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New York City Mandates Private Employers to Provide Retirement Savings Plans for Employees; Similar Statewide Law Not Far Behind

Publisher: Day Pitney
October 28, 2021

Effective August 9, 2021, New York City passed two bills, Bill No. 888-A and Bill No. 901-A, collectively referred to as the Retirement Security Act for All, or RSA, requiring all private-sector New York City employers with five or more employees to establish individual retirement accounts. Bill No. 888-A creates a mandatory, auto-enrollment payroll deduction IRA program for private-sector employers, and Bill No. 901-A establishes a retirement savings board to facilitate the implementation of the program. While the RSA became effective August 9, the Retirement Savings Board (along with the New York City comptroller) has up to two years to complete the final rules for this process and set a formal commencement date. In addition, New York State is on the verge of passing similar legislation that applies to all New York employers with 10 or more employees.

The RSA's Requirements

The RSA applies to all private employers with at least five employees who work in New York City, have been in continuous operation for two years and have not had a retirement plan during that time period. Eligible employees include those who are at least 21 years old and work at least 20 hours a week. Eligible employees also must engage in their regular job duties within New York City.

The RSA will require covered employers to:

  • automatically enroll eligible employees in individual retirement savings accounts (IRAs);
  • deposit employee funds into the IRA accounts; and 
  • maintain records confirming compliance for at least three years.

The IRAs will be funded with deductions from employees' wages, with a default employee contribution rate set at 5 percent and a cap of $6,000 for employees under the age of 50 and $7,000 for employees over the age of 50. Eligible employees can adjust their contribution rates up or down. They also do not have to participate and are permitted to withdraw from the program. Further, the plan is portable so that employees who change jobs can continue to contribute to their IRAs or roll over their IRAs into other retirement savings plans.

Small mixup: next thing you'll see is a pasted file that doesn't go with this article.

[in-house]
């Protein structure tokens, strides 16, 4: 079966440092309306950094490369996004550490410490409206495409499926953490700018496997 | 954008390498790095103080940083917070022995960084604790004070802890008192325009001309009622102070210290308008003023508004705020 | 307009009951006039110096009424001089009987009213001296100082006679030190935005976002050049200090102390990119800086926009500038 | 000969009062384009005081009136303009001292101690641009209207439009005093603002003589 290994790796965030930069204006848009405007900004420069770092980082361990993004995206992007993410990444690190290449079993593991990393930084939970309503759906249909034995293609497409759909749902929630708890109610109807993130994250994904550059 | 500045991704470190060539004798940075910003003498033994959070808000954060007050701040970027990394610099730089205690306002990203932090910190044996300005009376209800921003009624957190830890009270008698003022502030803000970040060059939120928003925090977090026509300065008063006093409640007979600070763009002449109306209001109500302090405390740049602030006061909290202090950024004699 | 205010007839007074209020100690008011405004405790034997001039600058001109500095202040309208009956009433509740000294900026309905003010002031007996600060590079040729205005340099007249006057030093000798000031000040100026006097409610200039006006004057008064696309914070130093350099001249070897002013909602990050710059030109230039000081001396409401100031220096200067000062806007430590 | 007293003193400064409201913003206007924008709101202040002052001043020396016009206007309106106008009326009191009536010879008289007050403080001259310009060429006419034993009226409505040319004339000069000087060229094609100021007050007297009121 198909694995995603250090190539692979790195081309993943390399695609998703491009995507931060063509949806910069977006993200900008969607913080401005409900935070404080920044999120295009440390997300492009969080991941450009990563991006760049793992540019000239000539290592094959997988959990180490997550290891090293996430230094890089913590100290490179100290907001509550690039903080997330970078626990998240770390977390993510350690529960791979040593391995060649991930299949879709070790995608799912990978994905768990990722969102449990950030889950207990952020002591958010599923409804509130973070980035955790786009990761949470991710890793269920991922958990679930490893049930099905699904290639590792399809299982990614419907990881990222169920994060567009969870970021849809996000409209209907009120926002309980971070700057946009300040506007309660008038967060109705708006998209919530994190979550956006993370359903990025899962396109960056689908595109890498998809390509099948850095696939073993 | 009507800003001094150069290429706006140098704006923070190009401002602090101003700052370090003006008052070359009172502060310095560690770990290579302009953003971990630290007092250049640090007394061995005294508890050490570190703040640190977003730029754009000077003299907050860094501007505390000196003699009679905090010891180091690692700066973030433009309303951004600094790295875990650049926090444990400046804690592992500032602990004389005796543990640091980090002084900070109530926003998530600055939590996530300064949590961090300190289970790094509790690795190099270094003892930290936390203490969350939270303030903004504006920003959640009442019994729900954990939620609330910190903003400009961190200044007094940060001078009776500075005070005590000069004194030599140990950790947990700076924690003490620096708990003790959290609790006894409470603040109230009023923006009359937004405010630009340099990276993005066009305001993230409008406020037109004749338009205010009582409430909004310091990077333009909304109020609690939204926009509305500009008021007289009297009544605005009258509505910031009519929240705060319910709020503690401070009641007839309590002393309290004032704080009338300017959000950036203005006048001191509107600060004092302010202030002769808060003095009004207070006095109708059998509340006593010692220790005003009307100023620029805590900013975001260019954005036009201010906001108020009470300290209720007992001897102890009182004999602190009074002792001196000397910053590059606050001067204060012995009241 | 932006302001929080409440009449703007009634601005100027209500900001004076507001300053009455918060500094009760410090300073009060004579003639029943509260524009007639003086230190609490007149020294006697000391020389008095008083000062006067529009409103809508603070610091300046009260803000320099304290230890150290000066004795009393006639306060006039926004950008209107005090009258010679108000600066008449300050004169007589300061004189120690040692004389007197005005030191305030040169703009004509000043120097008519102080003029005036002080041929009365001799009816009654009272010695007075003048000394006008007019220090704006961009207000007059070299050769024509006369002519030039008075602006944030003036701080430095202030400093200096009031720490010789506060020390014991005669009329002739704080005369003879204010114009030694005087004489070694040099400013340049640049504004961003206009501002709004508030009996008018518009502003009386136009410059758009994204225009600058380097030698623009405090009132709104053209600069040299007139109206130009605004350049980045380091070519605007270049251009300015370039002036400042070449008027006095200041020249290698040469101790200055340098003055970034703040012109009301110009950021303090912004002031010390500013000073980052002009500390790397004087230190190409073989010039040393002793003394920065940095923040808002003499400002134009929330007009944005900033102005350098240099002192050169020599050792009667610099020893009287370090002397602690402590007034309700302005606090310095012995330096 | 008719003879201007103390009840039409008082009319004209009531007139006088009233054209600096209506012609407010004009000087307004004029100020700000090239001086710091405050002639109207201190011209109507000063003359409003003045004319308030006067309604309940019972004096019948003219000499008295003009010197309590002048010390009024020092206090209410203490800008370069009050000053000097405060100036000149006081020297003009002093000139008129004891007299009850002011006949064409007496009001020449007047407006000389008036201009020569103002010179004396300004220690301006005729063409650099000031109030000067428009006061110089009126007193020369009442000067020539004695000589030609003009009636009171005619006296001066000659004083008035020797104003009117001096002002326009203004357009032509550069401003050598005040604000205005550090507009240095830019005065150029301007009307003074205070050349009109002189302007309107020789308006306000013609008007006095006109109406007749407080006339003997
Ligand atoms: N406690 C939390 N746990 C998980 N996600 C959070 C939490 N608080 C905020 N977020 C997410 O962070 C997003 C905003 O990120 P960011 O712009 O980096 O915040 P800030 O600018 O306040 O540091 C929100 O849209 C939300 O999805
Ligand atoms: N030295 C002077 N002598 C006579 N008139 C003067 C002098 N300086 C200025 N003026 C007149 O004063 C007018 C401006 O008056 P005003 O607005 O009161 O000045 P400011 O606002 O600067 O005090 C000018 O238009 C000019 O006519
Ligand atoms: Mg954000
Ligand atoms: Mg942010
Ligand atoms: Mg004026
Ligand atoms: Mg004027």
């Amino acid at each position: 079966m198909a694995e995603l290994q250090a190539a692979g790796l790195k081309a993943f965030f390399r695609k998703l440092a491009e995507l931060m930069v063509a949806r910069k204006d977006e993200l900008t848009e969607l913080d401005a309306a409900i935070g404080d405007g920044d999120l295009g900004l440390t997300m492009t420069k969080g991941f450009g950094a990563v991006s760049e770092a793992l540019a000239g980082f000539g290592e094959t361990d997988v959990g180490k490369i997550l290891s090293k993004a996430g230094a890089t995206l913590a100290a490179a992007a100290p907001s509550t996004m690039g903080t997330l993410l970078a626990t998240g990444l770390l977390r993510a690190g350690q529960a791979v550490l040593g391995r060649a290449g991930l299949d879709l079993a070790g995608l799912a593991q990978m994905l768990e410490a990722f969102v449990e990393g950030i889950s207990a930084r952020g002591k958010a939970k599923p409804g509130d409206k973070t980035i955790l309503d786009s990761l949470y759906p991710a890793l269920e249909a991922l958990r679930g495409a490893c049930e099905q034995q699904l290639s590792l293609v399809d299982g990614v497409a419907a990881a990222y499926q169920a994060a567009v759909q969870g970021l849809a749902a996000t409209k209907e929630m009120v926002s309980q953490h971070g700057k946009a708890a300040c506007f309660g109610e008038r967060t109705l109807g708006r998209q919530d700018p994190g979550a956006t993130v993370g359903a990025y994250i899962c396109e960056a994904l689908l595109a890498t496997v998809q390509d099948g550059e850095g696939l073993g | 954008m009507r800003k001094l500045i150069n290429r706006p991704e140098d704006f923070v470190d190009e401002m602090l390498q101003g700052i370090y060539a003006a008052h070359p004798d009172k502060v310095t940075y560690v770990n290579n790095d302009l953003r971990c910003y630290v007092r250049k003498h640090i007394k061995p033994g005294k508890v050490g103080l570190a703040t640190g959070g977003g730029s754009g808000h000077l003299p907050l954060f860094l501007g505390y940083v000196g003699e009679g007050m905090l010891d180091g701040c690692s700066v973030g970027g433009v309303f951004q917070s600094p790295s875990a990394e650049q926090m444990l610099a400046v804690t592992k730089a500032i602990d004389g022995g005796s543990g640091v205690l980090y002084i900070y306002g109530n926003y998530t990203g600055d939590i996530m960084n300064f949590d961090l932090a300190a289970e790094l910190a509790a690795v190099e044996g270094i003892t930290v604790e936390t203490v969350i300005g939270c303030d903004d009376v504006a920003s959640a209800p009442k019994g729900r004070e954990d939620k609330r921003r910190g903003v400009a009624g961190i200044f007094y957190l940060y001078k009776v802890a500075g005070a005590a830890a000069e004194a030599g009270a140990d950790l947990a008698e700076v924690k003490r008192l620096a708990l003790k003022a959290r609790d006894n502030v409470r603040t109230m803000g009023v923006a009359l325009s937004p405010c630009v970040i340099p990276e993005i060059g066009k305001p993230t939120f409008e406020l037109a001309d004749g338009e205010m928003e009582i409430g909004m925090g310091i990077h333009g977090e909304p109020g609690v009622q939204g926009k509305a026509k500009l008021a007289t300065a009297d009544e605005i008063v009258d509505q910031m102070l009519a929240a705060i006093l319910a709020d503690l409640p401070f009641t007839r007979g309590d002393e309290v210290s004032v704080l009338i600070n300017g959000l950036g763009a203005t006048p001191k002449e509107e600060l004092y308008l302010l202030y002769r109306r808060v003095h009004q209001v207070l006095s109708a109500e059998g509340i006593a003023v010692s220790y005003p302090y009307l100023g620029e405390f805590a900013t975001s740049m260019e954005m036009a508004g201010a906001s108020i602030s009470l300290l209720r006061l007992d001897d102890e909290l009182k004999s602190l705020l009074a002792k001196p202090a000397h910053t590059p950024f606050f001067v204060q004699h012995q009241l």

Significantly, covered employers do not have to make contributions to the employee IRAs. However, covered employers will be subject to penalties if they violate the various terms of the RSA. Those penalties could include:

  • $250 per employee for the first violation;
  • $500 per employee for the second violation;
  • $1,000 per employee for any subsequent violation within a two-year window; and
  • an additional $100 per violation in the case of covered employers that fail to maintain compliance records.

In addition, employees may file private lawsuits for any damages they might suffer due to employer violations of this program, and they may also seek attorney fees and costs.

What Employers Need to Do Next

While a formal start date has yet to be announced, it is unclear how much lead time will be given. Therefore, New York City employers that do not have current retirement plans for their employees should familiarize themselves with the new law and consider their options.

Finally, the RSA currently applies only to employers in New York City. However, on June 7, the New York State Senate approved statewide legislation, previously approved by the New York State Assembly (Bill No. A03213A), that converts the state's existing voluntary IRA program into a mandatory program for employers with 10 or more employees throughout the state. While similar to the RSA, the proposed state law sets the contribution rate at 3 percent and prohibits employers already offering a "qualified retirement plan" from terminating that plan to participate in the state program. We expect the governor to sign the statewide legislation, and we will continue to monitor and provide guidance when this new legislation is enacted.


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